If I come up to you, and you know me extremely well from hundreds of personal interactions with me previously, would you believe whatever I said to you in a drunken state which went against everything you knew about me previously? It is unlikely you would do so. This support group was a close-knit group of people, many of whom knew one another as much or as well as you could ever know another person in this life. Just because their social and interpersonal interactions occurred only online doesn’t decrease the strength or potential strength of their relationships. In fact, some research has shown that social interactions and relationships can often be stronger online, because of the disinhibitory effect of online communication. The professional therapist who knew Mr. Froistad decided that, based upon his own personal observations and interactions with Mr. Froistad in the past, what he was saying was highly unlikely to be true. So Rotgers took a conservative plan of action — he e-mailed Larry privately, “urging him to seek the help of a face-to-face therapist who (in my mind) would be better able (by virtue of having all of the nonverbal cues from Larry that were missing on the listserv) to more adequately evaluate the situation, and if necessary (as actually happened, it turned out) urge Larry to turn himself in, if there was convincing evidence in that person’s mind that Larry had, in fact, ‘murdered’ his daughter.”
Now some other professionals are second-guessing Rotger’s judgment and playing Monday-morning quarterback. That’s just untenable. They weren’t there and they didn’t know the circumstances of the relationship or the confession, outside of third-hand news reports (which tend to sensationalize and gloss over important facts). I have been on mailing lists where the indignant professionals on the list have said they called the therapist’s professional association to file an ethics complaint. But what exactly is the ethical violation? Let’s try and find out…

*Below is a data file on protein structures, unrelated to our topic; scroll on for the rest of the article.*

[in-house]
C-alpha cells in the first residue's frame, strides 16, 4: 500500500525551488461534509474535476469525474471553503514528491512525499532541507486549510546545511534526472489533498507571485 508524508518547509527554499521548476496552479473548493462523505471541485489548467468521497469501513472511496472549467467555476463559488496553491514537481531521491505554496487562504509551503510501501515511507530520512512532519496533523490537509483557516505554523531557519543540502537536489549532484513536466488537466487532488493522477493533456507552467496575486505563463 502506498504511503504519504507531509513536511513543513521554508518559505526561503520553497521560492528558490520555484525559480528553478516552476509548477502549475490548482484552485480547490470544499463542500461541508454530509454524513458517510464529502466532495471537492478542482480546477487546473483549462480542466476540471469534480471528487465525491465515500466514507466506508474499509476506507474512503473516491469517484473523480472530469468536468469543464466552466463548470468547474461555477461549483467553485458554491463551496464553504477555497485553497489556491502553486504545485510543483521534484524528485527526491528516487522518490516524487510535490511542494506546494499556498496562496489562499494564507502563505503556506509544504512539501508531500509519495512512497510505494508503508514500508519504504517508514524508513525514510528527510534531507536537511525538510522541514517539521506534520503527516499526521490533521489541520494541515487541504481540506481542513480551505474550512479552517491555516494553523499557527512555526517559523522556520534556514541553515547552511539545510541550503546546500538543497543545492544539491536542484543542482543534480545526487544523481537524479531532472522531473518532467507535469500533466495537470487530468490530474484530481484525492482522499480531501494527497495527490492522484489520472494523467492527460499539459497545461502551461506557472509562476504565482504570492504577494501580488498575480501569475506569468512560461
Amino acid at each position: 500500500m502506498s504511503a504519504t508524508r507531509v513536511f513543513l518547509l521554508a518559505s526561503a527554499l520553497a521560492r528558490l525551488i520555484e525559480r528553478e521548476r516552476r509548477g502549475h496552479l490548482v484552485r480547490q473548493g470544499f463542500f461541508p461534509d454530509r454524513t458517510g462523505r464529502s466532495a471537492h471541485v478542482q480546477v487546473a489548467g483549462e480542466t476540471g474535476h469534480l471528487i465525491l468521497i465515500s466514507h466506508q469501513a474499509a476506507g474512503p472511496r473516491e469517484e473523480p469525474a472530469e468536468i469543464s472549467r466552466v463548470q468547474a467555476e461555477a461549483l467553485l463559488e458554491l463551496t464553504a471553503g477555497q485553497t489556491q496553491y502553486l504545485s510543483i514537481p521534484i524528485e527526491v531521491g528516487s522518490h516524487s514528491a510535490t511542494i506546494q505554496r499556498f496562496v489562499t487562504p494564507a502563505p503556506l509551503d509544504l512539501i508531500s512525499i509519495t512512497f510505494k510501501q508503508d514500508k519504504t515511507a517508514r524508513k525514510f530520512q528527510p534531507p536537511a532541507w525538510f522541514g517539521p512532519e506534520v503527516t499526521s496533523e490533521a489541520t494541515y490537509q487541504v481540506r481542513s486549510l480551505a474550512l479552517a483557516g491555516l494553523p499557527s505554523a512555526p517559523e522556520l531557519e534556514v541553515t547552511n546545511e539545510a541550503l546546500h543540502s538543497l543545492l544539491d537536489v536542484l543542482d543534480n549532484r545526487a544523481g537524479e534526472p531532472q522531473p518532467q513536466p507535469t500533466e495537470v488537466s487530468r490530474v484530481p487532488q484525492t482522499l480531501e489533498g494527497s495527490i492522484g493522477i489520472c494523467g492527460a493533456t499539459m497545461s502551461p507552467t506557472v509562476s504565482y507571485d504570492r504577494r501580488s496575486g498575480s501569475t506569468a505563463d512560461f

Tarasoff is the case most therapists cite when in a situation where (a) a professional therapeutic relationship exists and (b) the therapist becomes aware of a likely danger to some third party because of the client’s disclosure. “Privilege ends where public peril begins.” While some states have adopted this as law, others have not. It is, however, considered standard practice within certain professions and failure to act could result in professional disciplinary action brought against the therapist. The question is, did Rotgers or another therapist on the list have what is traditionally defined as a professional therapeutic relationship with Mr. Froistad, and was Rotgers aware that Froistad’s behavior was going to harm another? Well, in the latter question, the harm has already been done. There is nothing in the psychologists’ ethical principles which codify reporting criminal behavior, except:
5.05 Disclosures. (a) Psychologists disclose confidential information without the consent of the individual only as mandated by law, or where permitted by law for a valid purpose, such as (1) to provide needed professional services to the patient or the individual or organizational client, (2) to obtain appropriate professional consultations, (3) to protect the patient or client or others from harm, or (4) to obtain payment for services, in which instance disclosure is limited to the minimum that is necessary to achieve the purpose.
So, one might argue there is a potential ethical obligation that, if one becomes aware of an illegal activity which was committed in the past (such as a murder, which has no statute of limitations), to report such an activity (at least under psychologists’ professional ethical codes). But this is not at all clear-cut. In this case, nobody was aware of Froistad actually committing the crime. All they were aware of was that, in a drunken state, he said he did. The police report filed at the time showed the fire was an accident. A report from a knowledgable source close to this incident reported to me that,